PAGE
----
"It is encouraging that election day went reasonably well, but serious irregularities did not enable us to make an overall positive assessment", said Lord Russell-Johnston, head of the PACE delegation.


"While we were pleased to see an active and vigorous campaign, we are concerned about serious shortcomings that were evident during the run-up to the election", added Peter Eicher, the head of the ODIHR long-term observer mission.


Observers said that voting in polling stations had been generally free, but that the count had been seriously flawed, with many cases of stuffing of ballot boxes.


Media monitors were also strongly critical of the news coverage of the election. "Neither the pro-government nor opposition media was willing or able to go beyond evaluative or tendentious coverage of events," the Yerevan-based Caucasus Media Institute, CMI, concluded in a report.


The media monitors found that Kocharian had received the lion's share of news coverage on all television channels, forcing his nine opposition challengers to rely on public meetings to put their case against him.


"The people have been offered rumours and fantastic projects, given promises and sometimes it has just been plain insults," said sociologist Aharon Adibekian, who conducted a survey of public opinion.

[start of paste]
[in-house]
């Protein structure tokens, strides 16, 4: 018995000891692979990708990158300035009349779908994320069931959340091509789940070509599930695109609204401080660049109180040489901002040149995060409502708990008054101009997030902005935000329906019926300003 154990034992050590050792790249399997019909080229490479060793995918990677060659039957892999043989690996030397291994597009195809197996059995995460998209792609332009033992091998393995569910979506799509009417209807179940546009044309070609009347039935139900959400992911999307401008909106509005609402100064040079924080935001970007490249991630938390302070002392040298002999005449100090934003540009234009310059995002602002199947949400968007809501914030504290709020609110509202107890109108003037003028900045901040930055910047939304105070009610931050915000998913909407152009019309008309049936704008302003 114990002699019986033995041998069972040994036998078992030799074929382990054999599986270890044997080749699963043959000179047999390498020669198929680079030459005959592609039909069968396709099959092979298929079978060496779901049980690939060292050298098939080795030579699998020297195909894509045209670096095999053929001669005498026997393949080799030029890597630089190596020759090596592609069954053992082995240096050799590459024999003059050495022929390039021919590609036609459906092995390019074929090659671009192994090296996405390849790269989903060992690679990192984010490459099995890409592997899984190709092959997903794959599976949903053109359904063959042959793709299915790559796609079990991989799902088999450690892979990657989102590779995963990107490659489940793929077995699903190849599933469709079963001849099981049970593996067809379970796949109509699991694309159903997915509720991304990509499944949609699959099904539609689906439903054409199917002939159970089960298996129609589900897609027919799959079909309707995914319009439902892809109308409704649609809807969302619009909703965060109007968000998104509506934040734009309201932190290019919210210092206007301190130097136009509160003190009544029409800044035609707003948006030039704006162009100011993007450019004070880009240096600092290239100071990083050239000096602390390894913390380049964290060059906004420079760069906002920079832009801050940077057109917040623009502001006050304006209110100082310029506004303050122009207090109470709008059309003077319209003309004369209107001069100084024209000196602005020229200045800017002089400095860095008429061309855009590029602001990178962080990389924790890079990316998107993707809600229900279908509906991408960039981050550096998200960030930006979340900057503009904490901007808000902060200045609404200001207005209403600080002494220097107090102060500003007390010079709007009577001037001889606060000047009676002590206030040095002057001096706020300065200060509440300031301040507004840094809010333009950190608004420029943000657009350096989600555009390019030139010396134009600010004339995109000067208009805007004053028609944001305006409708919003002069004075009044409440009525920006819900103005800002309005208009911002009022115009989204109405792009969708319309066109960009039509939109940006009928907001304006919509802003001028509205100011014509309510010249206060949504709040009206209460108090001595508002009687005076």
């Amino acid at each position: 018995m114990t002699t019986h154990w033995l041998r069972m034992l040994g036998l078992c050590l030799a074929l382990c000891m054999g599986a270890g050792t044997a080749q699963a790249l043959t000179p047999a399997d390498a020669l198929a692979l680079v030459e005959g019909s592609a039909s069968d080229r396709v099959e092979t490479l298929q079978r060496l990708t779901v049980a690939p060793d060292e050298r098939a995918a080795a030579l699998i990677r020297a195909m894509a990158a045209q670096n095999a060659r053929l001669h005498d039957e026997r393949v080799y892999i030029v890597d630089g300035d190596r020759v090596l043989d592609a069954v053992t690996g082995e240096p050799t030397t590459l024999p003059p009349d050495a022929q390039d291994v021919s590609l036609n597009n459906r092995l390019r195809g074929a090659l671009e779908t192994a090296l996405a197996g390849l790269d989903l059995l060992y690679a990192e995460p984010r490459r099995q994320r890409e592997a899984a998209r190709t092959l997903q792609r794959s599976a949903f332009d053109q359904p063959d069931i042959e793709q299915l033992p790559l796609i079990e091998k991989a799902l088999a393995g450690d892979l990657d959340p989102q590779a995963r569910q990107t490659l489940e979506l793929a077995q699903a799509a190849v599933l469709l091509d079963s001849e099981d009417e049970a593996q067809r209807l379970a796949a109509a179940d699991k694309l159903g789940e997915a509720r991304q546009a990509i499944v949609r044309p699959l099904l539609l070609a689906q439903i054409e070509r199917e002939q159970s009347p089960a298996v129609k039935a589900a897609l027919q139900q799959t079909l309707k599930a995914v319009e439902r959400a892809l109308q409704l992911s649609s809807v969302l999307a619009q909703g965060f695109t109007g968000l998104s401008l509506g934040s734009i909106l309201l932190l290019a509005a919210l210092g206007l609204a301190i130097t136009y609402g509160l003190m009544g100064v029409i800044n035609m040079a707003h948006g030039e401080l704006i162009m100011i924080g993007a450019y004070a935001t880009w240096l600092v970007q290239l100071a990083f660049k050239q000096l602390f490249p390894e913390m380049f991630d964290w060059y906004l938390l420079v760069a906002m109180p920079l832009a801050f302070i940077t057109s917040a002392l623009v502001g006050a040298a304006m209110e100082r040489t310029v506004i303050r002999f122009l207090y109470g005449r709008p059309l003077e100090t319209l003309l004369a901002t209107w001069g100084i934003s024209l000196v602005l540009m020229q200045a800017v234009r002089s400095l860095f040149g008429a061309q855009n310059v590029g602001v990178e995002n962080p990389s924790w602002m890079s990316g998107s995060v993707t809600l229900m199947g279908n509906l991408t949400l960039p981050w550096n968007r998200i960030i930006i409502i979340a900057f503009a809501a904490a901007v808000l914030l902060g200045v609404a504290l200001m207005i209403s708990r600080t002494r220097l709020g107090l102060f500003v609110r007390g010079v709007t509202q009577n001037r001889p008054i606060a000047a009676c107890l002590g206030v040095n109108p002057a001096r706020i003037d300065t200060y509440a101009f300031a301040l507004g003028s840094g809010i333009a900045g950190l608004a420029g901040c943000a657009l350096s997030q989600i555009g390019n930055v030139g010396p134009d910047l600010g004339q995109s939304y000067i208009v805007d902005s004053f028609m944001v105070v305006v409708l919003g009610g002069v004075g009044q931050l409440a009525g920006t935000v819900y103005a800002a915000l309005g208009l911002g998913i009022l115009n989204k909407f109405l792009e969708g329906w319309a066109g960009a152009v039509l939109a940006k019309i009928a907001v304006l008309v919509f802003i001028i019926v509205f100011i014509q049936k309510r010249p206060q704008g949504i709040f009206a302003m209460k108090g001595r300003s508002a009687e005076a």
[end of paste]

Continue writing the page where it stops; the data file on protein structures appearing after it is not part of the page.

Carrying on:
This has bred a deep cynicism in many voters about the electoral process as a whole. "Everyone lies," said Maria Asatrian, a resident of the town of Yeghegnadzor, a small town 130 km from Yerevan, before the election.


"The only thing the candidates want is a comfortable job. Of course I will go to the polls but I will vote against them all."


And while the capital has remained politically active, the governing regime has benefited from the traditional obedience of people in the provinces to whoever is in power.


In the village of Chiva, near Yekhegnadzor, one man said that everyone was preparing to vote for whoever the village head told them to. "All the candidates came here during the campaign and we welcomed all of them," he said.


"But we will vote for the person that the local authorities want. That's how it's always been and it's not for us to change things."


For some, this election has brought a strong sense of déjà vu. Many believe that in Armenia's two previous presidential elections in 1996 and 1998, the candidate who was officially placed second was actually the winner.


On polling day in the village of Malishka, pensioner Gevork Manukian told IWPR that he had voted for Karen Demirchian, father of Stepan, last time around, saying, "I think he won those elections., but Robert Kocharian became president. Today I voted for Karen's son Stepan. He is young and he can do something."


However, the polarisation of society triggered by the election is somewhat reminiscent of the disputed poll of 1996, which led to violence on the streets of Yerevan.


"Whoever wins in the second round, the system of power in Armenia will change," commented political scientist Alexander Iskandarian. "The president who is elected on March 5 will be weaker and it will take him a long time to build up his power base."


Mark Grigorian is IWPR's Armenia coordinator and deputy director of the Caucasus Media Institute in Yerevan. Karine Ter-Saakian is a reporter with Respublika Armenii newspaper.